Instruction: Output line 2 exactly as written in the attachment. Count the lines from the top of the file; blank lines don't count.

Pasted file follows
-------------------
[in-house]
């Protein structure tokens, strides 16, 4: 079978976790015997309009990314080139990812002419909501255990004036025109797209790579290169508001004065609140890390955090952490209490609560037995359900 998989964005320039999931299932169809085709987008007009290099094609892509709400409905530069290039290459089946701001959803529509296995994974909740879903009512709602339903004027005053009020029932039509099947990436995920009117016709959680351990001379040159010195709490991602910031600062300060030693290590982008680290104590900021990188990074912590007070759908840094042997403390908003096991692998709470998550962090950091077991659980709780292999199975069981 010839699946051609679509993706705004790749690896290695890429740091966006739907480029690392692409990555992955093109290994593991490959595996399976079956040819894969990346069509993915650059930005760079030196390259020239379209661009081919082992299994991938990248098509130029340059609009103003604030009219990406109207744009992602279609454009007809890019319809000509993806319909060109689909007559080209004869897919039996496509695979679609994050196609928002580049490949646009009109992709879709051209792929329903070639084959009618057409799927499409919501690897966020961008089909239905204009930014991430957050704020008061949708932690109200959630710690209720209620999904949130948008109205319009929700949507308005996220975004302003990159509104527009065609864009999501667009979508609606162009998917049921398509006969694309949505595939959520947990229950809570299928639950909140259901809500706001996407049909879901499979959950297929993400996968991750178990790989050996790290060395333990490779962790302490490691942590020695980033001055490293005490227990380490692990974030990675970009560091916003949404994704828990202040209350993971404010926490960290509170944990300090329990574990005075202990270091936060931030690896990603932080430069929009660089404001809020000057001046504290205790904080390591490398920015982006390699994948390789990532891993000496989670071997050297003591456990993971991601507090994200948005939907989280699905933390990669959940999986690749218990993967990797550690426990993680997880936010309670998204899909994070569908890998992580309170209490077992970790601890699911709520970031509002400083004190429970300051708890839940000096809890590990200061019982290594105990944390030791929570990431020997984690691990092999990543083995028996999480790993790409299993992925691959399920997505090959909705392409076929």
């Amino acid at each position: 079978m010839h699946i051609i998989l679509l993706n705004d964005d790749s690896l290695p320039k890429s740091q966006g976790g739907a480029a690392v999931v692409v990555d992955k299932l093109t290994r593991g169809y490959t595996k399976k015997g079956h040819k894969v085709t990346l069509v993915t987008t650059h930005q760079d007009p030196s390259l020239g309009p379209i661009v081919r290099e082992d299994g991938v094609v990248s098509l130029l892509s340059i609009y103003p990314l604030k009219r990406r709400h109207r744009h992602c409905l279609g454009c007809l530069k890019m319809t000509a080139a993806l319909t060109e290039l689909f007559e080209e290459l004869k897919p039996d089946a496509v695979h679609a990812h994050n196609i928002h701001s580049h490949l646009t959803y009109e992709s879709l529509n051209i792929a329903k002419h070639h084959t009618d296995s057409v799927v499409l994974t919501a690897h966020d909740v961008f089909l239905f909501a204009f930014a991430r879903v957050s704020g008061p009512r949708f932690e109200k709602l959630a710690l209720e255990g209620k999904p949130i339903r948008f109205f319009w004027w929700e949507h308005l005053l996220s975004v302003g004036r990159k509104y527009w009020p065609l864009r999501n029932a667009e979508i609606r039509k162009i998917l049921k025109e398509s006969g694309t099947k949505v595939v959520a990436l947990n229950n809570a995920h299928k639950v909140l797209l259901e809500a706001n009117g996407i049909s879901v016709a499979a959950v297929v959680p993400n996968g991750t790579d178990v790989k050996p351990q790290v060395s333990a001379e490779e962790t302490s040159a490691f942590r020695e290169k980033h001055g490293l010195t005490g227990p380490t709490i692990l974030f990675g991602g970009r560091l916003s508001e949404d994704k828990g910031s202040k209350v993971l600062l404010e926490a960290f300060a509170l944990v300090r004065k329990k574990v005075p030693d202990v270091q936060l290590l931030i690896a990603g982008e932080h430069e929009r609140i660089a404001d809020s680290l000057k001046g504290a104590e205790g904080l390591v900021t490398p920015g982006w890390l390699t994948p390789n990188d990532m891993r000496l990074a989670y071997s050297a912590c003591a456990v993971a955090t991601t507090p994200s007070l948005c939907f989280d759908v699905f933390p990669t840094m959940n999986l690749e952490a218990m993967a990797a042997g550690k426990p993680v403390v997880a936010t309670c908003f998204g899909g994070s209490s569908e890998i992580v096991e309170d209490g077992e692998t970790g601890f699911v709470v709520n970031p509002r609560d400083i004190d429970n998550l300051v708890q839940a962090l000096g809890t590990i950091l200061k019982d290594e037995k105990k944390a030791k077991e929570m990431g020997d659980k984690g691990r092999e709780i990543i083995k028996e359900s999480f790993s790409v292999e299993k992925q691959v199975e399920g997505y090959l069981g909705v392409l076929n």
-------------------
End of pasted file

């Protein structure tokens, strides 16, 4: 079978976790015997309009990314080139990812002419909501255990004036025109797209790579290169508001004065609140890390955090952490209490609560037995359900 998989964005320039999931299932169809085709987008007009290099094609892509709400409905530069290039290459089946701001959803529509296995994974909740879903009512709602339903004027005053009020029932039509099947990436995920009117016709959680351990001379040159010195709490991602910031600062300060030693290590982008680290104590900021990188990074912590007070759908840094042997403390908003096991692998709470998550962090950091077991659980709780292999199975069981 010839699946051609679509993706705004790749690896290695890429740091966006739907480029690392692409990555992955093109290994593991490959595996399976079956040819894969990346069509993915650059930005760079030196390259020239379209661009081919082992299994991938990248098509130029340059609009103003604030009219990406109207744009992602279609454009007809890019319809000509993806319909060109689909007559080209004869897919039996496509695979679609994050196609928002580049490949646009009109992709879709051209792929329903070639084959009618057409799927499409919501690897966020961008089909239905204009930014991430957050704020008061949708932690109200959630710690209720209620999904949130948008109205319009929700949507308005996220975004302003990159509104527009065609864009999501667009979508609606162009998917049921398509006969694309949505595939959520947990229950809570299928639950909140259901809500706001996407049909879901499979959950297929993400996968991750178990790989050996790290060395333990490779962790302490490691942590020695980033001055490293005490227990380490692990974030990675970009560091916003949404994704828990202040209350993971404010926490960290509170944990300090329990574990005075202990270091936060931030690896990603932080430069929009660089404001809020000057001046504290205790904080390591490398920015982006390699994948390789990532891993000496989670071997050297003591456990993971991601507090994200948005939907989280699905933390990669959940999986690749218990993967990797550690426990993680997880936010309670998204899909994070569908890998992580309170209490077992970790601890699911709520970031509002400083004190429970300051708890839940000096809890590990200061019982290594105990944390030791929570990431020997984690691990092999990543083995028996999480790993790409299993992925691959399920997505090959909705392409076929």